Final decision on wood
Search for best cost/perfomrance ratio

After thorough considerations of various pros and cons we finally decided to use Quinilla (also known as Peruvian Cherry) for the construction of pylons and bridge deck.

Out of all locally available wood species it is the most commonly used in construction business. Therefore it is not expensive and easy to get. Although there are even harder kinds of timber, durability is judged as adequate and its strength is very high.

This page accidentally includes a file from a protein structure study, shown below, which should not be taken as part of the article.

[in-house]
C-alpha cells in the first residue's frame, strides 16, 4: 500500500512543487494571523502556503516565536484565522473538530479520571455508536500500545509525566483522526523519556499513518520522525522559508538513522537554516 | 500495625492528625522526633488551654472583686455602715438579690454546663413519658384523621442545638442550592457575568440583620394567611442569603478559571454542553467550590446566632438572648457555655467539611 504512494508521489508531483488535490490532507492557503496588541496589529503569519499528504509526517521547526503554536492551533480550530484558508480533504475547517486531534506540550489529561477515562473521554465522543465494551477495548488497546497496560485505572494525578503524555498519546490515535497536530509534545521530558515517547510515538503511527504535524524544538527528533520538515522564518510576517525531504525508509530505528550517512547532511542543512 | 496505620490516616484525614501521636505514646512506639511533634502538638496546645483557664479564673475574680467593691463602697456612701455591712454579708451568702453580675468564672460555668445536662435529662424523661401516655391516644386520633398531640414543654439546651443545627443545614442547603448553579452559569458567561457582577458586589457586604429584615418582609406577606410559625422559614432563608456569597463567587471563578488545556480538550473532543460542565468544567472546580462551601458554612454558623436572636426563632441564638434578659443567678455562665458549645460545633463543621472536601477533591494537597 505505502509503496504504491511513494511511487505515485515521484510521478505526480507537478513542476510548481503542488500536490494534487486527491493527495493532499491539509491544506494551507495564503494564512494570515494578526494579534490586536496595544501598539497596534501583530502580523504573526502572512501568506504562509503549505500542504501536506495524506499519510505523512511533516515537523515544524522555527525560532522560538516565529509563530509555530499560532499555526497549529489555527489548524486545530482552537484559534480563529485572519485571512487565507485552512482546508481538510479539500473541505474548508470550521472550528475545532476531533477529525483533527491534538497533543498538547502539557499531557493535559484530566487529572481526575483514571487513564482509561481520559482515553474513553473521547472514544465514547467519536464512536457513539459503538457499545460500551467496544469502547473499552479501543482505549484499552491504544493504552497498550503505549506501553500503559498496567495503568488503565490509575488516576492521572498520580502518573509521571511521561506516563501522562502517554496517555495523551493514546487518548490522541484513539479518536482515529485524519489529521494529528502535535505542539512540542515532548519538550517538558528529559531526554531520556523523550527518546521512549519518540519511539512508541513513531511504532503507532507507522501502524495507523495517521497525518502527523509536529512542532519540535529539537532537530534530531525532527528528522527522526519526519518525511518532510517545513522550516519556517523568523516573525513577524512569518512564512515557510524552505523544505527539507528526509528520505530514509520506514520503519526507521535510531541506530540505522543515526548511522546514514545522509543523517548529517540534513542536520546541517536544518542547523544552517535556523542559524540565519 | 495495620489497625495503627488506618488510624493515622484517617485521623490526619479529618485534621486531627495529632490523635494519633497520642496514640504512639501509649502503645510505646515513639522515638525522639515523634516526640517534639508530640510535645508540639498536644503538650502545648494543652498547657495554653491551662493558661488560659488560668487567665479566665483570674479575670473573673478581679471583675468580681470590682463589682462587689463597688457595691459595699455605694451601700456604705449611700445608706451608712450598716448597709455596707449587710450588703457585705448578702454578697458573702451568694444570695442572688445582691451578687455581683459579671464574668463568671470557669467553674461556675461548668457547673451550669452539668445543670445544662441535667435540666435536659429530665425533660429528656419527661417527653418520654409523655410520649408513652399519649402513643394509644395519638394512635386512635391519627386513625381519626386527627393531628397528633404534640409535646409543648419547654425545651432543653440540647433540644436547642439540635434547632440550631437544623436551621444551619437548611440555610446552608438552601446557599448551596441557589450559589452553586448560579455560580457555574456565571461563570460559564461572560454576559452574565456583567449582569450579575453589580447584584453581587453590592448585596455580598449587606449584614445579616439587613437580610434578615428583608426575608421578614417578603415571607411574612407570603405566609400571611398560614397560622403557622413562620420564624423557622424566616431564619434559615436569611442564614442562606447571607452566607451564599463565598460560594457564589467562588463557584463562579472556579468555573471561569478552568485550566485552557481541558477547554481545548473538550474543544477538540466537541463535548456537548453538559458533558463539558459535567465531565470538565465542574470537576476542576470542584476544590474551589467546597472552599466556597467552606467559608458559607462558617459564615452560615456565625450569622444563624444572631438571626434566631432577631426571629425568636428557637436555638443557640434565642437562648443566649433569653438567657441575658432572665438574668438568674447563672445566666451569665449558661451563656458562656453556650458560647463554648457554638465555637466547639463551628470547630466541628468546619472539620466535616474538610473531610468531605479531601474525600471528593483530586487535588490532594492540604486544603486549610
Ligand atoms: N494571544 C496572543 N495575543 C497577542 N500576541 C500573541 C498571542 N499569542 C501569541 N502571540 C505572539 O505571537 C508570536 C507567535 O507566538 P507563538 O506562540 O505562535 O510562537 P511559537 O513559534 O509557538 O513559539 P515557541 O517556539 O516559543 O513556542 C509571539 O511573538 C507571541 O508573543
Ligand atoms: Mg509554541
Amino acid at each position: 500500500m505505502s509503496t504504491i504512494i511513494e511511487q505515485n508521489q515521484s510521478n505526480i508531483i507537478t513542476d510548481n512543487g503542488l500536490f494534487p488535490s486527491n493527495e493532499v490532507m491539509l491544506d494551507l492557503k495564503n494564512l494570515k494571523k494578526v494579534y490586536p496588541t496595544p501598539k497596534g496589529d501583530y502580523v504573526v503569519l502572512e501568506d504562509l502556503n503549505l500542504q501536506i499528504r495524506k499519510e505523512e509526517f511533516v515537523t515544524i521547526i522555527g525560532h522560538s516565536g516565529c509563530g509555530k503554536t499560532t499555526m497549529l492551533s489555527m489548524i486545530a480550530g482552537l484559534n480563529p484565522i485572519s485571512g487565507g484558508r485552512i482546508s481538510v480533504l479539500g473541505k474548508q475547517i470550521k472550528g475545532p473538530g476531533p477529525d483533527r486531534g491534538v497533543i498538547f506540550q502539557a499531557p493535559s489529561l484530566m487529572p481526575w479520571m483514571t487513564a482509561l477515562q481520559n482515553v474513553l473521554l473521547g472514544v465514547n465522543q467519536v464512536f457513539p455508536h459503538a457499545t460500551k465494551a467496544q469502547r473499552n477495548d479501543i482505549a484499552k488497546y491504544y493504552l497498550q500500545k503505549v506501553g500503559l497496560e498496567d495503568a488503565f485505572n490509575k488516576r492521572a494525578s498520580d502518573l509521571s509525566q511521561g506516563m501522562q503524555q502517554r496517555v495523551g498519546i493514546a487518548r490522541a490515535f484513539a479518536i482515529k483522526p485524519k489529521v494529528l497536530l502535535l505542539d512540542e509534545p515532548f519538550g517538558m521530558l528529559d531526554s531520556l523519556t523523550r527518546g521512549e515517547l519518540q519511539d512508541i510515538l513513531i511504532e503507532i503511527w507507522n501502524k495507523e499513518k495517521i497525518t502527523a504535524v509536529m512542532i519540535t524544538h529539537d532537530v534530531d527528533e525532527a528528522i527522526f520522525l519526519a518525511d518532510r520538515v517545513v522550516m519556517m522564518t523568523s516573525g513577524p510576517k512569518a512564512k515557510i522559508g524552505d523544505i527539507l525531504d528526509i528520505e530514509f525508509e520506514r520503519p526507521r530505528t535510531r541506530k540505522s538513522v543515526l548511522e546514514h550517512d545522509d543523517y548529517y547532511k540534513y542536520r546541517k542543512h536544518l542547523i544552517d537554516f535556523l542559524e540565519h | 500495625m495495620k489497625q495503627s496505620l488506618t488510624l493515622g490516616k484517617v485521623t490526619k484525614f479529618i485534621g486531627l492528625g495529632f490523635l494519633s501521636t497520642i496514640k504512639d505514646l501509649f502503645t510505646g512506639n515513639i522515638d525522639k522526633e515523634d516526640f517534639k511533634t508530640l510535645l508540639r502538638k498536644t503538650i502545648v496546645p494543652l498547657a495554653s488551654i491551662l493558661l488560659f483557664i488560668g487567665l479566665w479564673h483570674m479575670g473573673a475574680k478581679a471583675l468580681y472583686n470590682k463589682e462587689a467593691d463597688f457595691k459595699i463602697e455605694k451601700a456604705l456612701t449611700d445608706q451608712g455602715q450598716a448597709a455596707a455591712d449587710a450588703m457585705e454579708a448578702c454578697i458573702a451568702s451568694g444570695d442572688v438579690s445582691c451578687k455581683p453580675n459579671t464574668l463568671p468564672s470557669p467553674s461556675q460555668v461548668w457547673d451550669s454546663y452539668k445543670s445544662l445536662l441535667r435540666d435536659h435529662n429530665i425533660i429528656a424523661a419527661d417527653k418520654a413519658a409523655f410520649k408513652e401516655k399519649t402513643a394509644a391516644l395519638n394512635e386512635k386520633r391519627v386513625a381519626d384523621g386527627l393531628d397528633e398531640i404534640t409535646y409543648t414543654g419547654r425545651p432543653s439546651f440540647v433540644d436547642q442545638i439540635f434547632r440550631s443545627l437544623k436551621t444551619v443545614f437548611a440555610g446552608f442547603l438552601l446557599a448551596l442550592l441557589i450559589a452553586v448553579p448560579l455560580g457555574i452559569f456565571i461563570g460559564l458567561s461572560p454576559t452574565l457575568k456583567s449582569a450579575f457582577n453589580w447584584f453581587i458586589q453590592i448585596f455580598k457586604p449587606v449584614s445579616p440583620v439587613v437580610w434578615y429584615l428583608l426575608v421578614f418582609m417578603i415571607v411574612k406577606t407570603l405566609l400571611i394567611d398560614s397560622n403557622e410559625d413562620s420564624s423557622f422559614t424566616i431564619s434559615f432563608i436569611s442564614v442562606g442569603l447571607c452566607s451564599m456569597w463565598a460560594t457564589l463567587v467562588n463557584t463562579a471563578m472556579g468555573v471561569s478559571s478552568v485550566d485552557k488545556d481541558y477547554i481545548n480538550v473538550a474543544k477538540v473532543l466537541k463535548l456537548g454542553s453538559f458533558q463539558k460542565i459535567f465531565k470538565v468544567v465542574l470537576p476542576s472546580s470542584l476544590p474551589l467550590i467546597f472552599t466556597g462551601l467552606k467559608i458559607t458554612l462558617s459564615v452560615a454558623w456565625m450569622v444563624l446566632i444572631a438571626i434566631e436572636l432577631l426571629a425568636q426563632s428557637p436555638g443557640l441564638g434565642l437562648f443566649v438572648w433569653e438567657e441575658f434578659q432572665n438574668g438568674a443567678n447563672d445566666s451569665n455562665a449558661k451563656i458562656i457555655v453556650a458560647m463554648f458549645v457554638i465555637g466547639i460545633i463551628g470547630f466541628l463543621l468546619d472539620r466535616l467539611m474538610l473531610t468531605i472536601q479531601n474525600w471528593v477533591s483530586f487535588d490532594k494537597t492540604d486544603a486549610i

Peruvian CherryThe reddish-brown lumber has a hardness of 3.190 on the so-called Janka Index. This is twice as much as the North American Maple has. Despite this hardness it is still moderately easy to work with and most important very resistant to biological attacks.

Its basic specific gravity is 0.85 and its overall characteristics make this wood widely used for crossbeams, bridge pieces or in heavy construction.

In regard to sustainability this seems to be the wood one can most easily afford and work with even without high-standard woodworking tools or equipment. This way, minor repairs will be possible without much effort.